What I Think About When I Meditate

I am often asked what I think about when I meditate. Many people think meditation is about having no ideas or no thoughts at all. This is impossible. Even monks with tens of thousands of hours of meditation have thoughts coming, just slower and fewer.

My experience after more than a year of meditating for about an hour a day (including a ten-day retreat where I sat for ten hours a day) is that my brain gets much slower when I meditate. I still get many ideas but it doesn’t feel like a crazy monkey getting bombarded with ideas you get at the beginning. It’s like my whole body metabolism slows down. I could not sit still for more than fifteen minutes a year ago. Now I sit for an hour and I have no pain; it feels like ten minutes. I breathe very slowly and manage not to move a hair for that entire hour. My brain does the same — it’s slow and gets many fewer ideas.

I use the technique I learned during the Vipassana retreat. I observe my body sensations “from the top of the head to the feet, scanning the entire body permanently.” Sensations are broad and generalized at the beginning, like itching or pain. The more you do it the more you feel delicate, subtle sensations such as warm or cold air touching your skin in areas of your body you did not even think could make you feel anything.

Each time an idea shows up in your brain, observe it like a cloud going through the sky but don’t stay in it — just let it go. With some training it works really well and you can just stay a few seconds on an incoming idea then go back to observing your body sensations which according to scientific research is good for your brain.

Here is a typology of my thoughts.

1. Persistent thoughts

Those are the tough ones. They come back all the time. It can be guilt you feel about something and you had it for years. It can be your business not doing great and your brain can’t help but focus on it. It could be something about your children’s education that you can’t solve easily and is here to stay for years.

2. The present

I often observe my brain caught in the present. Thinking about dinner tonight. An annoying noise I can hear. A call I need to make. Those thoughts don’t matter at all and you know they are going to disappear in a few hours or days yet they are still here and “catch you” even though you know it is futile to think them.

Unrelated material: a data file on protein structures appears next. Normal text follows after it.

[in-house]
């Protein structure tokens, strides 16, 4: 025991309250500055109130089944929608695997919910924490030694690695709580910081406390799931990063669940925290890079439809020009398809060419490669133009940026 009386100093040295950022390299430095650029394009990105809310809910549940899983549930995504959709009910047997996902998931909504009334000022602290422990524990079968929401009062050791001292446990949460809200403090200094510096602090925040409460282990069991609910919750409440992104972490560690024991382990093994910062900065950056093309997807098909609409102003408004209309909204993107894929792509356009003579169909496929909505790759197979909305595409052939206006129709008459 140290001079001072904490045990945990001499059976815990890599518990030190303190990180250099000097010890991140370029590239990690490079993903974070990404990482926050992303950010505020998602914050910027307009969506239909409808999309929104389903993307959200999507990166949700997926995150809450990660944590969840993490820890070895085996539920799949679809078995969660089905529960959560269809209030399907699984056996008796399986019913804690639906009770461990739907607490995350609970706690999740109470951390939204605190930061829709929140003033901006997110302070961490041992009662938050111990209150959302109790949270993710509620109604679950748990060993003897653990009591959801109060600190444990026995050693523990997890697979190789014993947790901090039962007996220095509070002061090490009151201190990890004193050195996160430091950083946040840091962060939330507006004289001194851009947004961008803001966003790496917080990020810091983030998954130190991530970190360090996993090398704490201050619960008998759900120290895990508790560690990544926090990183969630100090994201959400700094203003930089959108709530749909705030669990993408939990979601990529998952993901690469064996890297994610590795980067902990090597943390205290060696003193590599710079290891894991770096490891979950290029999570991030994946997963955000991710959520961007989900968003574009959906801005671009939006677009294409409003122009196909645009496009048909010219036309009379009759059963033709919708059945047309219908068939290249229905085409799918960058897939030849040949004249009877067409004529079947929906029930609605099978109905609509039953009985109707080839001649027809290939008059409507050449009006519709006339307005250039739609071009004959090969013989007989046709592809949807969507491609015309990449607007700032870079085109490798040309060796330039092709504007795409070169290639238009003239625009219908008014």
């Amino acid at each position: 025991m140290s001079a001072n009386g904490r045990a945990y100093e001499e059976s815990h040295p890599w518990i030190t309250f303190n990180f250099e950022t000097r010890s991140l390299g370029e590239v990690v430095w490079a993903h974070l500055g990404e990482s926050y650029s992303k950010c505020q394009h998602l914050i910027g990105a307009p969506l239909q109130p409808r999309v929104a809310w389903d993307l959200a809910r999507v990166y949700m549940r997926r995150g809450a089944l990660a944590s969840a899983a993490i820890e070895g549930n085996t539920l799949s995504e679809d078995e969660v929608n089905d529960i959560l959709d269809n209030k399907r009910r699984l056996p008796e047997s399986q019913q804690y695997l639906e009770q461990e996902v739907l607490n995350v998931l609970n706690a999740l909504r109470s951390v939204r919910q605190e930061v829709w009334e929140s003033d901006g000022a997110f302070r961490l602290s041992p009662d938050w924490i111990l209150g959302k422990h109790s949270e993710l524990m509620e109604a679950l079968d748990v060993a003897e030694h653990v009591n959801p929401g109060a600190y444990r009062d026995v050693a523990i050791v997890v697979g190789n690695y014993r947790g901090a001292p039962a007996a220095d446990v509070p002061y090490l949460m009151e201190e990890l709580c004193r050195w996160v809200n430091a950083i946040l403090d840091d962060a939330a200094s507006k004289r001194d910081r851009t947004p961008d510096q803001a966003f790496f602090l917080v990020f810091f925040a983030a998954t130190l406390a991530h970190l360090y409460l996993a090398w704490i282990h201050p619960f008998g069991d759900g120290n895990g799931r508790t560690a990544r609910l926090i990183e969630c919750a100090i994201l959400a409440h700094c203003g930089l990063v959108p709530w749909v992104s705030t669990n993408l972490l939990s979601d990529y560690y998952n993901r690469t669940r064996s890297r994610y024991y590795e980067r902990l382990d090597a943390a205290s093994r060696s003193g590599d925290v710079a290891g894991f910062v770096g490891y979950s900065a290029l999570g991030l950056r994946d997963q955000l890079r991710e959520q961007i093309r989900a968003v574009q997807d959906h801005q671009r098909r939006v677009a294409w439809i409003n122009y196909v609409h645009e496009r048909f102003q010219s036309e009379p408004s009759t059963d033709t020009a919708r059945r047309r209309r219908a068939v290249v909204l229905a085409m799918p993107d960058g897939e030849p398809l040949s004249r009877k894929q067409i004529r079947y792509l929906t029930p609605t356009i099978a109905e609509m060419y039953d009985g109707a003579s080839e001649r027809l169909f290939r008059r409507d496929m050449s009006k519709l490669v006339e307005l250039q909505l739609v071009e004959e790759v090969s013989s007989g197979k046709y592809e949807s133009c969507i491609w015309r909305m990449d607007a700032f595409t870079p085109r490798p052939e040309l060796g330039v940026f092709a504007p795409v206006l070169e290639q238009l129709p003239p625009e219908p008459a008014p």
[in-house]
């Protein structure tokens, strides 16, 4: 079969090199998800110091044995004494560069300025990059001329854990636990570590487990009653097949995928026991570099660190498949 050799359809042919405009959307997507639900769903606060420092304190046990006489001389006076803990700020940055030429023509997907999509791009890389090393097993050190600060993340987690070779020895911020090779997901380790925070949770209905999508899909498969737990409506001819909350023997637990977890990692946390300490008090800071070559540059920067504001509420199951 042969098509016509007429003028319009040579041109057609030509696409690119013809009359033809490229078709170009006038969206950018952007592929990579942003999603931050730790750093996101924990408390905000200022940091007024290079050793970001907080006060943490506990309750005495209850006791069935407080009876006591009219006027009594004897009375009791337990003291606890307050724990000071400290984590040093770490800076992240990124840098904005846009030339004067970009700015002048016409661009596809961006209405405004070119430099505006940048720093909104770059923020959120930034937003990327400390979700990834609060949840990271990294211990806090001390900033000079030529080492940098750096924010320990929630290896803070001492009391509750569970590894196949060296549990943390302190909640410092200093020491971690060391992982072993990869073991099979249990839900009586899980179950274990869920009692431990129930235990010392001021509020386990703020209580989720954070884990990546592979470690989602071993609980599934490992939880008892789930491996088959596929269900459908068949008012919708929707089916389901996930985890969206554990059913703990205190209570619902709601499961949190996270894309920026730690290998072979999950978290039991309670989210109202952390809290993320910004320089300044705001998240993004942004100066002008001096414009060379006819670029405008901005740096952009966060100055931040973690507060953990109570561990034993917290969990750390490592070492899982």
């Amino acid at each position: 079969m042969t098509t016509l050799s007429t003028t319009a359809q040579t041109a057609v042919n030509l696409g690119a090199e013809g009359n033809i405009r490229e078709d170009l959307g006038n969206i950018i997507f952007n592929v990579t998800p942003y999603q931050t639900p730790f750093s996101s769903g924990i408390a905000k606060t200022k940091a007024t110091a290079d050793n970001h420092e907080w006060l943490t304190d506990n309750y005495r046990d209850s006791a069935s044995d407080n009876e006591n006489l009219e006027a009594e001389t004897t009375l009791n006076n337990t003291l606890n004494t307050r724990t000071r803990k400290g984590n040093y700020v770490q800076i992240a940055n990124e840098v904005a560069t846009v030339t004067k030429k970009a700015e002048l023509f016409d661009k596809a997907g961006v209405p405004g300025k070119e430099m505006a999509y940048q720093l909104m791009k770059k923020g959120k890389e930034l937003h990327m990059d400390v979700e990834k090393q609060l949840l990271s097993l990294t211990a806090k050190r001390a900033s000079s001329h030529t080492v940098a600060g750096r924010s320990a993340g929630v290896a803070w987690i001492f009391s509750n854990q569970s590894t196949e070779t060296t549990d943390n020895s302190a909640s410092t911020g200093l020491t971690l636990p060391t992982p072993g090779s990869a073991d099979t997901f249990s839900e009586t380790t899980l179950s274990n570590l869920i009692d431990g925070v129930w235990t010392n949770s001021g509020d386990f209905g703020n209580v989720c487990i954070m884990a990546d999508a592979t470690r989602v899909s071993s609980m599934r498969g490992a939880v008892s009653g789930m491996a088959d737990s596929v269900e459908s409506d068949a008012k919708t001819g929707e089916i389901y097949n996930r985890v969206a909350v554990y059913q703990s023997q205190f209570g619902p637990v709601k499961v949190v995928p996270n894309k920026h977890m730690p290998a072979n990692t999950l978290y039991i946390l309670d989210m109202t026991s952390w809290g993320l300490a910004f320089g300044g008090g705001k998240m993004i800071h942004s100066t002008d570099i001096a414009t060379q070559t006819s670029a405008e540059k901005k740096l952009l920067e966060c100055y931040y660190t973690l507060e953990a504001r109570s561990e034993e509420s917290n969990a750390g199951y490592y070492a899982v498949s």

3. Clarity on complex decisions

You have to make decisions constantly in your life. Some decisions are really tough. You don’t know what to do. Even if you observe your sensations and try not to focus on anything, decision thoughts keep coming back because your brain wants to resolve the problem. I discovered during my ten day retreat that as those decision thoughts kept coming back each time they were a little different. Like if there was a new context or I was seeing the problem from a different angle. As I meditate I feel I’m doing a 360 of major problems in my mind. There is a possibility it stops and meditation brings clarity. Your brain brings you every possible angle of a decision until it stops because it feels like you covered it all. Then the decision becomes obvious and that thought stops showing up. And you feel amazing.

4. Totally new ideas

Today as I meditated I got a great idea. It doesn’t happen during each meditation but when it does it’s a “wow”. It’s the most obvious benefit of meditation. Your mind gets so calm and clear that ideas you would likely not have otherwise emerge. It could be a business idea or a book idea. It could be something you want to do. It could be understanding a conversation in a way you had not seen before. It’s awesome.

Each time after a few seconds I go back to my body scan and my sensations. I try to look at my brain as a scientist observing something and try to notice patterns. As you get more aware of how your brain works you can try to change it. I try to put persistent ideas or disturbing ideas in the context of my whole life. Will this matter in 10 years? Will it change anything significant in my life? Generally the answer is no and it makes those thoughts less persistent. It’s exactly how you train your brain to ignore itching sensations of pain going through your body as you meditate for an hour. As you focus on the pain it quickly diminishes or goes away — it takes some training though. It’s the same with those thoughts you want to control or get rid of.

Don’t try not to have ideas when you meditate, on the contrary welcome them and let them go. If they come back it’s ok; your brain is processing them and showing you a different point of view. At one point it will stop. And then you have that rare, blissful moment of peace.

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